Hey everyone, have I got an interesting insight for you! In this article, I’m going to go over the Pareto analysis and help you identify your top 20% customers.
Not only do we want to break out the top 20% versus the bottom 80%, we also want to delve deeper into that top 20% and understand WHY they are in that category.
Perhaps, there is some peculiar customer behavior that we could identify. We can use it to replicate among other customer segments in our business with an aim to increase sales or customer revenue.
This tutorial came from a question raised in the Enterprise DNA Forum about the Pareto rule. If you’re not familiar with Pareto analysis, it’s just the other name of the 80/20 rule. This principle suggests that 80% of the company’s revenue comes from 20% of the customers or the products that you sell.
If you want to check out more about the Pareto rule, you can check this previous tutorial that relates to it.
In this tutorial, I want to work out how many sales were from the top 20% customers. I also want to highlight how many customers were part of that 20%. Additionally, I’ll let you see how to break out that data and arrive at this great visualization below.
After that, I’m going to show you the dynamic customers and their sales based on any state.
Working Out The Formula For Top 20% Customers
Now, let’s work through the solution so that you can see how it actually works. Here’s the formula to achieve the top 20% customer insight.
I’m only looking for customers who purchased from us in a particular time frame. Take note that we are not looking at the entire subset of customers every single time.
Dynamically, I want to be able to change the time frame and figure out the top 20% of customers for that period in a specific state. So, I’ll just have to select any of the states in the report to find out a different customer set for other contexts.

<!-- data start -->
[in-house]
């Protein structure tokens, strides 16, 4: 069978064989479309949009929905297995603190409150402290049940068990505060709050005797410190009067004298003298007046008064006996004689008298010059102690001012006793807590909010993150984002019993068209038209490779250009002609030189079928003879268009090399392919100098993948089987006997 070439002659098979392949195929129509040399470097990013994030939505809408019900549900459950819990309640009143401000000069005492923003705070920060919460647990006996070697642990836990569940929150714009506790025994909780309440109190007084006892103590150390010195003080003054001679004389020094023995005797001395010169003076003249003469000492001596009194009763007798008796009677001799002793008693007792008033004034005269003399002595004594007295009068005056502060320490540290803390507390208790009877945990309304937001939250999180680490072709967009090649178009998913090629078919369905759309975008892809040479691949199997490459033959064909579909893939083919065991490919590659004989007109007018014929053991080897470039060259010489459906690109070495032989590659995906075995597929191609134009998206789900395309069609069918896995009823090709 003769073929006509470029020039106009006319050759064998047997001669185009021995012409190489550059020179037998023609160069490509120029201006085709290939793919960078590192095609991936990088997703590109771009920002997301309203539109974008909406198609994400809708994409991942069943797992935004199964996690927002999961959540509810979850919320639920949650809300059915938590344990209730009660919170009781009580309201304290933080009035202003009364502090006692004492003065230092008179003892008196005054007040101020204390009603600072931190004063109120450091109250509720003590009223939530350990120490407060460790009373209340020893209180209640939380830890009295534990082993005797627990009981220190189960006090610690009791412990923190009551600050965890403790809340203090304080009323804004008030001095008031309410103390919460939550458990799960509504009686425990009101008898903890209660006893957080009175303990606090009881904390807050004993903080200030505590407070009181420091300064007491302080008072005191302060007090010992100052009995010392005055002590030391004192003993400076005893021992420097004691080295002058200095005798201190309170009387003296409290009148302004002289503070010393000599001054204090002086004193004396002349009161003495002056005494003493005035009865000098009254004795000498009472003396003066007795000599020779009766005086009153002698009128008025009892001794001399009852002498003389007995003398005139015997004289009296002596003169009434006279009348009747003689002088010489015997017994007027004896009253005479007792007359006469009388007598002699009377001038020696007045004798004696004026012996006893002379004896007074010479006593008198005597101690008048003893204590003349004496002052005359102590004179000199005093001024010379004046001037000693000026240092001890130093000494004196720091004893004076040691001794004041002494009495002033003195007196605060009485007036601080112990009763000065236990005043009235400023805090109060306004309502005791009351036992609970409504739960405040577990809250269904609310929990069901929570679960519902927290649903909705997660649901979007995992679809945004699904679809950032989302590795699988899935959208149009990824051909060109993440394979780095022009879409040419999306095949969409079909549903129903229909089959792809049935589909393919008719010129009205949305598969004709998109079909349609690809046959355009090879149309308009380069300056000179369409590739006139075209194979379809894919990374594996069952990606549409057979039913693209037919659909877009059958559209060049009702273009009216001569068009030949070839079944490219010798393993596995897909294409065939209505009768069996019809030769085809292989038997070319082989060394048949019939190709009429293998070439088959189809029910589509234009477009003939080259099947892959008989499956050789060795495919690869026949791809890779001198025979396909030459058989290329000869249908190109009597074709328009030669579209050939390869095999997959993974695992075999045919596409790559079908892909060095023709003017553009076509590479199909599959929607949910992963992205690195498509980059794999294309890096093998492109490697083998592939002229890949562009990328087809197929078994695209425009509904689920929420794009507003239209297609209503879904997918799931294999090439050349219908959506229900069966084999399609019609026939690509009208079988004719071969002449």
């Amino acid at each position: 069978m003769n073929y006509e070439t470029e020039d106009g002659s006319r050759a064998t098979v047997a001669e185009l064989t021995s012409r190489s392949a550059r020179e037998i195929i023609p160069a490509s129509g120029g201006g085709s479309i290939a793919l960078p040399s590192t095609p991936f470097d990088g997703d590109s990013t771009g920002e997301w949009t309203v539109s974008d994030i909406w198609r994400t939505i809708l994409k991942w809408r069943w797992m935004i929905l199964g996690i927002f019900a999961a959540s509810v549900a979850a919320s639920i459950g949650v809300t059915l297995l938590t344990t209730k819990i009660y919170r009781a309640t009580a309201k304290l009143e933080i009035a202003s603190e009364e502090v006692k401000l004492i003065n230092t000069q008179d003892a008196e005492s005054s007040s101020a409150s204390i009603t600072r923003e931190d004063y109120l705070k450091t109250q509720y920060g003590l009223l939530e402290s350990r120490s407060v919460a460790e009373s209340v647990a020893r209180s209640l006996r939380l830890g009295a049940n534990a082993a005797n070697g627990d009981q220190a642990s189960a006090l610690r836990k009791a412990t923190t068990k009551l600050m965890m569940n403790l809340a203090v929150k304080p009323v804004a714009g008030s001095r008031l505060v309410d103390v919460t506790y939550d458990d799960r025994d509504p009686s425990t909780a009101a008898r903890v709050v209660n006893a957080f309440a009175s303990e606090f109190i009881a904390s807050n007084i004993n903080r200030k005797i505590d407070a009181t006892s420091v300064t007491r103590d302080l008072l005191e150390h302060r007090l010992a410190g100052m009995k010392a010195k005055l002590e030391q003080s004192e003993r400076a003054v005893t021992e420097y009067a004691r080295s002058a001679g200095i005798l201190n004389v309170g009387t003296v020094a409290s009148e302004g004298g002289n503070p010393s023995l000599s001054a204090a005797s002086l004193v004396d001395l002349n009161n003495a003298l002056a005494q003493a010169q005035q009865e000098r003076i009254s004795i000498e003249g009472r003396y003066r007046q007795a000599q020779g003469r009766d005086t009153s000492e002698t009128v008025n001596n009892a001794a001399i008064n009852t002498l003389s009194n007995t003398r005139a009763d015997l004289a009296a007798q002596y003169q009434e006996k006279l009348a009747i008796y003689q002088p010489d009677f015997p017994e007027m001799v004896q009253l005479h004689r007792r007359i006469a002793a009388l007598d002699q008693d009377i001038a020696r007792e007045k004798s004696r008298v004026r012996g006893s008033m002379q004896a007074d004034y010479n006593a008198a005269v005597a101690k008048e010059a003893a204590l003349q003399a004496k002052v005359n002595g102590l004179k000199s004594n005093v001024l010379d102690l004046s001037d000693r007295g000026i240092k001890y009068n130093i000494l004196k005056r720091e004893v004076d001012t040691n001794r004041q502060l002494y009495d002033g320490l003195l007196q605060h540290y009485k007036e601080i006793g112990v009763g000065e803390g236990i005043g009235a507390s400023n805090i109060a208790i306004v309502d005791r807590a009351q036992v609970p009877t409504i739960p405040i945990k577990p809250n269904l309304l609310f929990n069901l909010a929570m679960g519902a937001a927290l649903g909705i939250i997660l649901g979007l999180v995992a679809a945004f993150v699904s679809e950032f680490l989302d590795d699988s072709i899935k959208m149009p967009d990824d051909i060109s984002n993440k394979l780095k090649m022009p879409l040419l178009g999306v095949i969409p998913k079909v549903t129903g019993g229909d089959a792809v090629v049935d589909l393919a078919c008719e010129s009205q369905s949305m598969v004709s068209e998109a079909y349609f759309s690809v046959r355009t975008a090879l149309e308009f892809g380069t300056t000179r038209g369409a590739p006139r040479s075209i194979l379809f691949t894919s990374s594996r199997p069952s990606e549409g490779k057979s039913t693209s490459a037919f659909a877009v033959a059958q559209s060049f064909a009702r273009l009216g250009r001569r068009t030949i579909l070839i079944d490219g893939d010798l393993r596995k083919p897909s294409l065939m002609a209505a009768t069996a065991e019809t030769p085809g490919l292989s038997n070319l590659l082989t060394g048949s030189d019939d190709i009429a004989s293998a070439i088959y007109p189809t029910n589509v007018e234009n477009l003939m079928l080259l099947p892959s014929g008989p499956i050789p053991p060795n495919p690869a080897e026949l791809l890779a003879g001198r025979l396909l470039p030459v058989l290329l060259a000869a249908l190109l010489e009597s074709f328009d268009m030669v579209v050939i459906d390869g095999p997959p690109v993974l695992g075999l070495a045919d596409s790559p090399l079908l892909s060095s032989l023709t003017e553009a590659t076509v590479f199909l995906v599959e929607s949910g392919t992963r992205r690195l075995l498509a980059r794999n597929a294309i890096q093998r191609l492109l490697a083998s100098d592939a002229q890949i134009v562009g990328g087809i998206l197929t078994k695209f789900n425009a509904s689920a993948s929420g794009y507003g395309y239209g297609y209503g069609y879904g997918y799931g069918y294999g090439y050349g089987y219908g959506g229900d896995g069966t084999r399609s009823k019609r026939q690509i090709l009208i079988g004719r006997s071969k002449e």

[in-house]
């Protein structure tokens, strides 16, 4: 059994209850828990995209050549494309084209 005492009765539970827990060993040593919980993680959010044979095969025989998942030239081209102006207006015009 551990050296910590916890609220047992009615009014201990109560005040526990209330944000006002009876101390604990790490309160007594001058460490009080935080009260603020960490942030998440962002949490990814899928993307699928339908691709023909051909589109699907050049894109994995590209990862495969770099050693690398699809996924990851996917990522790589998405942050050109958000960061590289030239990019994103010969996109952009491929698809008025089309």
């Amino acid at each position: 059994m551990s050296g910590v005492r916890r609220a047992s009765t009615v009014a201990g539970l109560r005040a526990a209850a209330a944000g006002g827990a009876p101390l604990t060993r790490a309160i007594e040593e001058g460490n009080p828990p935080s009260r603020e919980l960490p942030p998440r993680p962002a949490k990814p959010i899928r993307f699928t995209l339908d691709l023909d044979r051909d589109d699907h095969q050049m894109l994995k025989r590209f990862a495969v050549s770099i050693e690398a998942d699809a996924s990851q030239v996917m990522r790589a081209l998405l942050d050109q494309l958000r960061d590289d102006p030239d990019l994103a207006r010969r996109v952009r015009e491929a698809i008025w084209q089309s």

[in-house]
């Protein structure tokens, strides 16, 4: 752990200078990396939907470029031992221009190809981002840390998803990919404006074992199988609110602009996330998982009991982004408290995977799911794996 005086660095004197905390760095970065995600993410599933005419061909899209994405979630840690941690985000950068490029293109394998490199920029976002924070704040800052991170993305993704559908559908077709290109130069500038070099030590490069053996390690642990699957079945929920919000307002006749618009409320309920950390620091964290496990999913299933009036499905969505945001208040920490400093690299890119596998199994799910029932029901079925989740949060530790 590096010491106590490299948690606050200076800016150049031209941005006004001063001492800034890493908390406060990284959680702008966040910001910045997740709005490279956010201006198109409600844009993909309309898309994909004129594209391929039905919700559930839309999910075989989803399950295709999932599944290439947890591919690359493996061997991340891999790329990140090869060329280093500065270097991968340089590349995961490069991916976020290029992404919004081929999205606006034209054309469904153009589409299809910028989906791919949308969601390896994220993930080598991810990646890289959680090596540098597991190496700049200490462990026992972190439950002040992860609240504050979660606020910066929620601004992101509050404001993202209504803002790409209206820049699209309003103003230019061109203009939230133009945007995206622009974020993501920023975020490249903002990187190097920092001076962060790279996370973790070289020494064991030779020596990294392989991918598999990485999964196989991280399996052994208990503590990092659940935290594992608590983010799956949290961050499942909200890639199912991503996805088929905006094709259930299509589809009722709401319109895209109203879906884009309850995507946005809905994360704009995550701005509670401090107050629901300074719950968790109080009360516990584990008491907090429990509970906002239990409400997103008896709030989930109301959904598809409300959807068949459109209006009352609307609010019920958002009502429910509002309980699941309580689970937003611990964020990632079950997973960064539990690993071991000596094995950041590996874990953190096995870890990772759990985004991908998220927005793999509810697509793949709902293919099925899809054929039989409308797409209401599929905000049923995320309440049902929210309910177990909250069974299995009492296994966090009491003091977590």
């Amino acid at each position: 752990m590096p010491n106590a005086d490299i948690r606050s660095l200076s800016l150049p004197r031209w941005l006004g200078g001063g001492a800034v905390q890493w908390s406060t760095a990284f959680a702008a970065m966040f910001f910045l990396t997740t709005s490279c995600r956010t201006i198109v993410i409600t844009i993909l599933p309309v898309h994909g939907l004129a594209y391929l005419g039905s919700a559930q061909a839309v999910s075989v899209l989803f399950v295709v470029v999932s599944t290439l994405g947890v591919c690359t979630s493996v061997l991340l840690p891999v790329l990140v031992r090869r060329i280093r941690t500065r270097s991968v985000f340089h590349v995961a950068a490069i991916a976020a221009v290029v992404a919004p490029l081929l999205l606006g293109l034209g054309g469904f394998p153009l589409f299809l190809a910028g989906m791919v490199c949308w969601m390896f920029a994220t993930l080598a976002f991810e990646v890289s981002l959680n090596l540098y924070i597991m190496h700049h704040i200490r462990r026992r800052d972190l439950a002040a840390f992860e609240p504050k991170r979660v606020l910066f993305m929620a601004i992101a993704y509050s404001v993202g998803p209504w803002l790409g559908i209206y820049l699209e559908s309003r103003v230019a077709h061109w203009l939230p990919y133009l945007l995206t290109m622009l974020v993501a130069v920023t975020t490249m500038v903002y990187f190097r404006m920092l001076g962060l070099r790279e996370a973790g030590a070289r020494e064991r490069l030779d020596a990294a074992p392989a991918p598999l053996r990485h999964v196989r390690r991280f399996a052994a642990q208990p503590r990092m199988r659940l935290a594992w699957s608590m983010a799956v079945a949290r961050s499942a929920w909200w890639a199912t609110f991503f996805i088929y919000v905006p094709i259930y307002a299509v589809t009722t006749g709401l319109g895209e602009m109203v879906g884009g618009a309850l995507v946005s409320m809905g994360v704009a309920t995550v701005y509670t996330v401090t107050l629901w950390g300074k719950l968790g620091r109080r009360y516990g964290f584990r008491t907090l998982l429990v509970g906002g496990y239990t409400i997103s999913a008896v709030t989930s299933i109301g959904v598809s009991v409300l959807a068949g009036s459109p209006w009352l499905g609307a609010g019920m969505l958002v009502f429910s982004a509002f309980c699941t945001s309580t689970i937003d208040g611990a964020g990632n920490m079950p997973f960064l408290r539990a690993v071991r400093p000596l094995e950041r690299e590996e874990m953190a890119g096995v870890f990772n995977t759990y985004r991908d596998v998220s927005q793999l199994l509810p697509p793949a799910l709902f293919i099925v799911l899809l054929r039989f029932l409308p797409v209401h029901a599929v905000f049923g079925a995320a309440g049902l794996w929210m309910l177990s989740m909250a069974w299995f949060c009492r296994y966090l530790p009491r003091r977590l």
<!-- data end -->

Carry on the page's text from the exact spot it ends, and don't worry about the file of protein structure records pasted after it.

This calculation is unique because I have to implement unique things. First, I’m dealing with the customer context. I only need the customers who have purchased from us, so I need to look at the total sales. That is the reason why I used the IF statements.
Now, this is where the real evaluation happens. This certain part of the formula removes the context for each customer.
Then, it retrieves the total unique customers and multiplies it to 0.20 (20%). If the current rank of the particular customer is less than the amount of unique customers, multiplied by 0.20, it will return Total Sales. This is the only way we can make the formula work.
To sum up, the RANKX function needs to remove the customer context and ranks everything based on the Total Sales only. Then, if the customer is less than the total unique customers plus the product times 0.20, it returns the Total Sales.
Calculating The Unique Customers For Pareto Analysis
Now, let’s quickly jump back to the formula for Unique Customers.
This formula calculates the distinct count of customers on a monthly context. Moreover, the formula evaluates each of the customers under the Customer Name column.
If we try to change the state, for example, NJ for New Jersey, you can see that the number of unique customers also changes dynamically.
Another useful insight is that you could change this report to the top 30% or top 50% customers. You can also make it dynamic by using a slicer for all these percentage values. Just change the number that you need to multiple into either 0.30 or 0.50.
The ability to carry out Pareto analysis in Power BI requires more advanced logic than just simple calculations you can complete.
If we can achieve the said insight, there are many areas that we can apply this to – for instance – our sales strategy or marketing strategy. That’s what this tutorial is all about.
I hope you enjoy reviewing this tutorial.
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